3. What musical selection you play or compose would show where you’d most like to be in one month? Musical or rhythmic questions enable you to expand life through personal or experts’ compositions.

4. What visual would most inspire your next adventure? Spatial questions invite investigations through images, graphs, or visual portrayals that diminish ruts simply by illumining inspired visual possibilities.

5. How would a long walk alter your answer to the question – “What could you do differently this week with life-changing results? Bodily-kinesthetic questions engage you in movement, or building in ways that deepen understanding about past and future challenges as well as opportunities for new directions.

6. What would a respected friend or colleague suggest that you do next to move ahead in a dynamic new direction? Interpersonal or social questions would help you to discern and respond well to insights of different people as they relate to your change question.

7. What advice would your teenage self offer you now, about your best options for change that could  transform the coming week? Intrapersonal or introspective questions tap into your self-knowledge, integrity and discrimination for good or bad choices that relate to you.

8. Where in nature does your highest life goal reside and what does it look like? Naturalistic questions give you mental tools to draw on patterns and designs in nature as a way to see real world problems and propose nature-related solutions for growth.

In each question you’ll generate opportunities for responses from different areas of the brain. Ask three or four two-footed questions listed here, or create your own multiple intelligence questions to move past ruts. Whether you go after new directions as detailed here, or other ruts you face, expect mental barriers to fall, and get ready for a new shot at your dynamic journey ahead. It cannot help but happen when you ratchet up brainpower through diverse questions. Which intelligence will launch your next trek?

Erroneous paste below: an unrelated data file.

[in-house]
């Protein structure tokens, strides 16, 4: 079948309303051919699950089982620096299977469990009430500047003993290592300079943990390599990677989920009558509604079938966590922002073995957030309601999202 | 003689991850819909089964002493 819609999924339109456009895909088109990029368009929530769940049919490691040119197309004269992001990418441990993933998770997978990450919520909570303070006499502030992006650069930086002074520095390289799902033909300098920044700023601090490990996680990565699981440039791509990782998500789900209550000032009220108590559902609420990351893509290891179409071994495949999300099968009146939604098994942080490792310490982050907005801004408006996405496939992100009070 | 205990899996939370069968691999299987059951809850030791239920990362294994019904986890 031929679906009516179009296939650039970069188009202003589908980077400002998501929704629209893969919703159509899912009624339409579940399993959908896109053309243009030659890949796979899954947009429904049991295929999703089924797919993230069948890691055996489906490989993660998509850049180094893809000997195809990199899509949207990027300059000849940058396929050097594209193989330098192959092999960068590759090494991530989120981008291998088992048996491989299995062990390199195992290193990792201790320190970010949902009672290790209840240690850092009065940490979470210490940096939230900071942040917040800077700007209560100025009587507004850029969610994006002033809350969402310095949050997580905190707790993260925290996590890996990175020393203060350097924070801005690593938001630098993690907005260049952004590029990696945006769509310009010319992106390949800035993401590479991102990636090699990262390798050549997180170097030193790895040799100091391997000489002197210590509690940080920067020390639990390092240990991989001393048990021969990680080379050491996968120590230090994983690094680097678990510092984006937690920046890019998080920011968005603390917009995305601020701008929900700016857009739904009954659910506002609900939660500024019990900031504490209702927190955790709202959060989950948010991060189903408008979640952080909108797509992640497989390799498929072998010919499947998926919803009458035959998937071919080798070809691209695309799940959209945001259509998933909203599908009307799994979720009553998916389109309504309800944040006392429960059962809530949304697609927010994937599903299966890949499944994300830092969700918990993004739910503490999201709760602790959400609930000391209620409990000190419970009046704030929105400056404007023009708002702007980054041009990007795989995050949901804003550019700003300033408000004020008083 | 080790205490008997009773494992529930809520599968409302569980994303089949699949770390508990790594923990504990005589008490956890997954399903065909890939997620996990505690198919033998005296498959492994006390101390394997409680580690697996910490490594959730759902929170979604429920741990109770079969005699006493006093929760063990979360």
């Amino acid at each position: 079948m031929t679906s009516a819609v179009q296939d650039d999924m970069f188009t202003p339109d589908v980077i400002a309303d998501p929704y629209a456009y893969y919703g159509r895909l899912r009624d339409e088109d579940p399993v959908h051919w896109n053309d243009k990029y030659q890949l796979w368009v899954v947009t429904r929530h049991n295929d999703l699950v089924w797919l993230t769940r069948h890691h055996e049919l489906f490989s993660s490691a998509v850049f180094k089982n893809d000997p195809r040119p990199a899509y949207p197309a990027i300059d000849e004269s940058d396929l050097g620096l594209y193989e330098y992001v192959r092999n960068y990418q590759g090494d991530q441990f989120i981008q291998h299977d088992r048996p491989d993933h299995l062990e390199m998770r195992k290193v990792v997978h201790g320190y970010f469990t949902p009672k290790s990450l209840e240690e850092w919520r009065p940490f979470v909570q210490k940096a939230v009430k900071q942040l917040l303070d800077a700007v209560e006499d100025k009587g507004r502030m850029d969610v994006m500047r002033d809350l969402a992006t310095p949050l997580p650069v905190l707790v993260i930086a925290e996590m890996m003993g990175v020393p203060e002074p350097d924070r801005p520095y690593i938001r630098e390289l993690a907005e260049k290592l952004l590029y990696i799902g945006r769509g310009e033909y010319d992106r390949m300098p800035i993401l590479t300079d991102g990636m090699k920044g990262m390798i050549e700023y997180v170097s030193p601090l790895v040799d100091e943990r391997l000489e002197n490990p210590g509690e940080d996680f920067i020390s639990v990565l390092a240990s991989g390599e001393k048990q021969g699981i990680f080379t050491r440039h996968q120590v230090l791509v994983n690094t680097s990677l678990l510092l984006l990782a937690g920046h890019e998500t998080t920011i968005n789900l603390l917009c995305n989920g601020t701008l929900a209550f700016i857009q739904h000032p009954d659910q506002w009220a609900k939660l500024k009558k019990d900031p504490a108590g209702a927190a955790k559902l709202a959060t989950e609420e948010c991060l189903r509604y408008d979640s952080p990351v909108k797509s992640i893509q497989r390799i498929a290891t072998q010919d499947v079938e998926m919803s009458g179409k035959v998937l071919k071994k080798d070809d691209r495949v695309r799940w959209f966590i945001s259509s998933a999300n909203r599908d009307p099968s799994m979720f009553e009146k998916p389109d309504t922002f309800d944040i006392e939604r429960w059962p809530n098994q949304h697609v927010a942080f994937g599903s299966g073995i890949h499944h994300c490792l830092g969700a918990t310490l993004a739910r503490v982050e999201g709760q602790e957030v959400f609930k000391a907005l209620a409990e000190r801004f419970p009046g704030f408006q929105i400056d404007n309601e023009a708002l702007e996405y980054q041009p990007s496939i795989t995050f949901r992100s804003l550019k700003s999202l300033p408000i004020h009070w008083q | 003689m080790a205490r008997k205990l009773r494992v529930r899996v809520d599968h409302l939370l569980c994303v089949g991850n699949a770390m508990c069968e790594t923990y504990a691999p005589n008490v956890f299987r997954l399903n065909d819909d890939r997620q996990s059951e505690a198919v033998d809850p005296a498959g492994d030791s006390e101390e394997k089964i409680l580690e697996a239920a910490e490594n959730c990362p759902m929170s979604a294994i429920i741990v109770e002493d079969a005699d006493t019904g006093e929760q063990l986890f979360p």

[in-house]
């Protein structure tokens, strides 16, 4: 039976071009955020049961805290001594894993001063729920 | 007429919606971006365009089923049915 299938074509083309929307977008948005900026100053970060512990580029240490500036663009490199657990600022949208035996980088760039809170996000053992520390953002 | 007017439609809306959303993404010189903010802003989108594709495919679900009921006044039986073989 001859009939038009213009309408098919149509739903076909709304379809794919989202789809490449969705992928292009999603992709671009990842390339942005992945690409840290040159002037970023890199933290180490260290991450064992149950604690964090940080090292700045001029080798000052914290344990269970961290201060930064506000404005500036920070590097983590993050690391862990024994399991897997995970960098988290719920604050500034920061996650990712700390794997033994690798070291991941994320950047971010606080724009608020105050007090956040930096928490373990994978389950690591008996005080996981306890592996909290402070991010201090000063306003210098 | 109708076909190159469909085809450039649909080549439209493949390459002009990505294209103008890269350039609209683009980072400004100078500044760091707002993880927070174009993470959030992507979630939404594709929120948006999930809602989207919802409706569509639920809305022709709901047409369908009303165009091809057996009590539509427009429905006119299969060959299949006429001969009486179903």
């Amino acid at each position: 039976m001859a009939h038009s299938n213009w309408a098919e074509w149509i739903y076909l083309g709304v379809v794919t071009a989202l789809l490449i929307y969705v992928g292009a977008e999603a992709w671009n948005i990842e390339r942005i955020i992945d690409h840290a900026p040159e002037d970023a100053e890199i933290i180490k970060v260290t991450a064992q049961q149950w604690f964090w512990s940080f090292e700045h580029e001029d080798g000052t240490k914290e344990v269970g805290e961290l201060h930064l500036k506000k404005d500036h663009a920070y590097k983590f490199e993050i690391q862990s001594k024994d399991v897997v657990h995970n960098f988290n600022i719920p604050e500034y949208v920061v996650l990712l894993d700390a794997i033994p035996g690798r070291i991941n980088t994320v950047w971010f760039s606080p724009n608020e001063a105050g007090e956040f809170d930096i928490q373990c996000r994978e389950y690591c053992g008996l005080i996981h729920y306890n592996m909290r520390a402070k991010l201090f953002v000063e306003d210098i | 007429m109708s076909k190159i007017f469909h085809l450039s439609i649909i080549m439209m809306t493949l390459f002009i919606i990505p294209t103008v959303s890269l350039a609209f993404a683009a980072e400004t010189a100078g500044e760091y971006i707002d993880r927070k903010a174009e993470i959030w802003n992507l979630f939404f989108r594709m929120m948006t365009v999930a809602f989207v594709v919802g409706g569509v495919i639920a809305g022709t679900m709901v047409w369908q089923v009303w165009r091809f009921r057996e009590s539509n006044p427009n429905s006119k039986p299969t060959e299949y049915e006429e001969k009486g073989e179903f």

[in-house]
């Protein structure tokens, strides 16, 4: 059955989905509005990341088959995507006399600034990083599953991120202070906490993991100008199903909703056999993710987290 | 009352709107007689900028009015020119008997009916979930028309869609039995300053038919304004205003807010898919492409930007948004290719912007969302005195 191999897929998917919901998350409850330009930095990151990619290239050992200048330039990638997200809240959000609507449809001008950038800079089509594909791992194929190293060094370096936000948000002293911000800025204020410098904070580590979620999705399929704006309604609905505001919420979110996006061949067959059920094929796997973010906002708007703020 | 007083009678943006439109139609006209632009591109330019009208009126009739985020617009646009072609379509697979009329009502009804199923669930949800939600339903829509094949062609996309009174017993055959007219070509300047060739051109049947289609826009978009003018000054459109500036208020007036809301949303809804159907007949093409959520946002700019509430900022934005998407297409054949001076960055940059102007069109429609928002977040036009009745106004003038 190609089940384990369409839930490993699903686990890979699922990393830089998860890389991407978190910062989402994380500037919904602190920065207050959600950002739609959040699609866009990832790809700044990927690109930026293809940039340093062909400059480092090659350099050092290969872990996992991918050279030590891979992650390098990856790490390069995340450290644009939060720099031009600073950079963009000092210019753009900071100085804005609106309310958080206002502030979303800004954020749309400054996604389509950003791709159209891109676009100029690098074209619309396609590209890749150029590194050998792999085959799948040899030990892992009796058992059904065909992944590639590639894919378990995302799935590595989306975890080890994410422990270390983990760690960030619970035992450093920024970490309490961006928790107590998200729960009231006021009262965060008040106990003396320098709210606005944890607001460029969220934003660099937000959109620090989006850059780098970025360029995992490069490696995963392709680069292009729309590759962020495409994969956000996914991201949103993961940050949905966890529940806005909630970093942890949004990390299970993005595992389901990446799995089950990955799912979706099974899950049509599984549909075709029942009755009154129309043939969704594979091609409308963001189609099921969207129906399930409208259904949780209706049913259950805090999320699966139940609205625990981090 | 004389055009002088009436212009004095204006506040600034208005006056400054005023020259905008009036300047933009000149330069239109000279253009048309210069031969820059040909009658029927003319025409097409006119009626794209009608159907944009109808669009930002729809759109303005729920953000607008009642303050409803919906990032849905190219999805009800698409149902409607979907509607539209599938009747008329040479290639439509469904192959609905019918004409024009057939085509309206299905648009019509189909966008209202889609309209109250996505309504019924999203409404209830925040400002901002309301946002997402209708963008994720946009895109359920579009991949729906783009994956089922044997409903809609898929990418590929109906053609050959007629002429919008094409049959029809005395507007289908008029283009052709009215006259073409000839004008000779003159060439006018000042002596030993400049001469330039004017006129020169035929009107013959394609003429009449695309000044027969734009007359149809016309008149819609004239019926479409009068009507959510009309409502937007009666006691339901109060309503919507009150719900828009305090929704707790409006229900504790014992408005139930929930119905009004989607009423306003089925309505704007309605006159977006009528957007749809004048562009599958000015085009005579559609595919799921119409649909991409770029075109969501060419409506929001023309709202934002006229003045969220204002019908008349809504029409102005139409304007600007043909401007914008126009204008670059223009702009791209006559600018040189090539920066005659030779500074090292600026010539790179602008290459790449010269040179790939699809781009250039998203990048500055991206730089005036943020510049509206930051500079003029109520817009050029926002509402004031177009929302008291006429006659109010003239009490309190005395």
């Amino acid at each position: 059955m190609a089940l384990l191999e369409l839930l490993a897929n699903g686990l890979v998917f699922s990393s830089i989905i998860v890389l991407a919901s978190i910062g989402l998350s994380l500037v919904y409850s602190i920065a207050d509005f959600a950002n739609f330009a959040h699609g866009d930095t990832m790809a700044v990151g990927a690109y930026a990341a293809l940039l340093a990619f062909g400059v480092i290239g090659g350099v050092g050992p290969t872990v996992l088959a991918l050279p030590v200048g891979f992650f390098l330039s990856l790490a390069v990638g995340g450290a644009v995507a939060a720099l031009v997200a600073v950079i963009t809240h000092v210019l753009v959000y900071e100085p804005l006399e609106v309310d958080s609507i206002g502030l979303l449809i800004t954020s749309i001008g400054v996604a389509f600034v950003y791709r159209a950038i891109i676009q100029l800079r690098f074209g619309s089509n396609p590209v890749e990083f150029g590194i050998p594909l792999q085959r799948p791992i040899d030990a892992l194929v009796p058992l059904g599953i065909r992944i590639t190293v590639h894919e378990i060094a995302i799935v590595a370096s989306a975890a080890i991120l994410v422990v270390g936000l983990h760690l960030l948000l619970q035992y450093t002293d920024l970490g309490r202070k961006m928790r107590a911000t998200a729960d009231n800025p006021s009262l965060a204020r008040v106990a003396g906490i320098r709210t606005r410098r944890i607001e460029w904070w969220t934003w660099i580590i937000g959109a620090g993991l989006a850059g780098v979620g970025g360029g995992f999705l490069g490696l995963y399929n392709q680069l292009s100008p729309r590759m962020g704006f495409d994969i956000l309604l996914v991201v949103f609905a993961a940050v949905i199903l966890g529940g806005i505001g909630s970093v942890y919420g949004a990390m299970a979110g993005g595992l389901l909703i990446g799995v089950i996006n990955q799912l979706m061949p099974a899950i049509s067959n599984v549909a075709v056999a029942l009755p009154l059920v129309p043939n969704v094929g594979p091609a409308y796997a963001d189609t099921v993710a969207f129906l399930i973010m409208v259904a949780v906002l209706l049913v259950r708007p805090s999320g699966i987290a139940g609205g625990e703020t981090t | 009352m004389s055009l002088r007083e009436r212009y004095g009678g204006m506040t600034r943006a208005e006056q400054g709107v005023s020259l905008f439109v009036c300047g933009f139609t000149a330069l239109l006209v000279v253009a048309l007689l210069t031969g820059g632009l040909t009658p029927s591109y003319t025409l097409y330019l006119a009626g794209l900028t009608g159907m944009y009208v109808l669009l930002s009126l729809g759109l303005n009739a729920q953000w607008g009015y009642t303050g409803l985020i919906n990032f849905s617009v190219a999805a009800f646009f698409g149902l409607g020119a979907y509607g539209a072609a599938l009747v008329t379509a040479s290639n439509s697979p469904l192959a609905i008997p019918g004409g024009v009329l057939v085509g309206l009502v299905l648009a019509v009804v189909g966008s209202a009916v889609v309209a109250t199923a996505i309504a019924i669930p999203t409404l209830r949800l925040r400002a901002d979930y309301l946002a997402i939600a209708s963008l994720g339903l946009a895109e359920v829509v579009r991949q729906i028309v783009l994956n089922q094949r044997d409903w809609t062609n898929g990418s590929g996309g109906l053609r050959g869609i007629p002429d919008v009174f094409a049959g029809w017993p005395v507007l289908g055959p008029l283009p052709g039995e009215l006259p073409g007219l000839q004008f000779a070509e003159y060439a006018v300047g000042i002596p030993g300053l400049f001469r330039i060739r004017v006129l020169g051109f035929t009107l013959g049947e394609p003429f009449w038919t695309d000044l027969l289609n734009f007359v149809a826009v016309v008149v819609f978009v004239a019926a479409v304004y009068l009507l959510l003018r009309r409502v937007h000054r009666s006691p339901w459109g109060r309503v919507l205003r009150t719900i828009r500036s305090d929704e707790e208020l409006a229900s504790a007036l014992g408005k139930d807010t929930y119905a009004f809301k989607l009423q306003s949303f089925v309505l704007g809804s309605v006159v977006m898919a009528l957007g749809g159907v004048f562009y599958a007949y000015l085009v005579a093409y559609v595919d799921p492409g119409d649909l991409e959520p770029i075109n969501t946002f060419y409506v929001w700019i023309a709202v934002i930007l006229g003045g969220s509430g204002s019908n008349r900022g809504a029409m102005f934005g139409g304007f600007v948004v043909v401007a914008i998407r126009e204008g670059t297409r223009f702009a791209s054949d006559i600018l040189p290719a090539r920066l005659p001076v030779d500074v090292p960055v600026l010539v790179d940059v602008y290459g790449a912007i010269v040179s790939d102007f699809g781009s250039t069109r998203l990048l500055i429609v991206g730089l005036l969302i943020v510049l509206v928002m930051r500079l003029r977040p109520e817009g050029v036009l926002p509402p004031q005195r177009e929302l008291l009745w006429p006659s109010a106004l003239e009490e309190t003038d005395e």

Related posts:

Smart skill 1 = Question to Refuel Finances Past Media Fears
Smart skill 2 = Question to Leap Over Life’s Ruts
Smart skill 3 = Question with the Brain in Mind and Move
Smart skill 4 = Question Research to Create Cutting Edge Tools
Smart skill 5 = Question Myths and Reboot Brainpower
Smart skill 6 = Question Ahead for Grandparent or Family Roles
Smart skill 7 = Question to Know How You are Smart
Smart skill 8 = Question with Two Feet to Spark Curiosity
Smart skill 9 = Question Broken Systems with Solutions in Mind
Smart skill10 = Question Brainpower Through Growth Surveys

15 thoughts on “Questions to Leap Over Life’s Ruts

  1. JD

    This is a great time to look and evaluate if we are in a rut and to establish the fortitude and courage to make changes. It may be time to change to avoid a rut if you are not in one. Thanks for the compelling advice

  2. eweber Post author

    Jim, you so often inspire all of us to think and act in different ways — the quickest neuron pathways toward adventure. May your 2009 add wonderful treasures that keep you moving forward. Happy New Year friend!